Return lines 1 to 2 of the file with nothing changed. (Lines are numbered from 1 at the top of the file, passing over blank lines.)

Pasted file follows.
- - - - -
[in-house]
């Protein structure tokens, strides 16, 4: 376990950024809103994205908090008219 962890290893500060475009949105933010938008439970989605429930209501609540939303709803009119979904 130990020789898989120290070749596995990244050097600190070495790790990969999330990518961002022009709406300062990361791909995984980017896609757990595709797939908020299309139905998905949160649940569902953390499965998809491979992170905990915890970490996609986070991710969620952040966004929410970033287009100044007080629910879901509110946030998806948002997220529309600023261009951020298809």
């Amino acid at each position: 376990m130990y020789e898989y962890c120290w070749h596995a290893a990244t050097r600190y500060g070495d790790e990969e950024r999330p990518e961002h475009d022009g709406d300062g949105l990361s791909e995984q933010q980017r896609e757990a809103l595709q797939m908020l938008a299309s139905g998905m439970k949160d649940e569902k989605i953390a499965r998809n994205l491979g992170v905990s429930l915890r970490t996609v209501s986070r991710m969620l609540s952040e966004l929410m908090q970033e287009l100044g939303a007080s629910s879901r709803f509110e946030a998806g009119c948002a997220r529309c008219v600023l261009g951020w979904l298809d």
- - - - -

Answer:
[in-house]
């Protein structure tokens, strides 16, 4: 376990950024809103994205908090008219 962890290893500060475009949105933010938008439970989605429930209501609540939303709803009119979904 130990020789898989120290070749596995990244050097600190070495790790990969999330990518961002022009709406300062990361791909995984980017896609757990595709797939908020299309139905998905949160649940569902953390499965998809491979992170905990915890970490996609986070991710969620952040966004929410970033287009100044007080629910879901509110946030998806948002997220529309600023261009951020298809």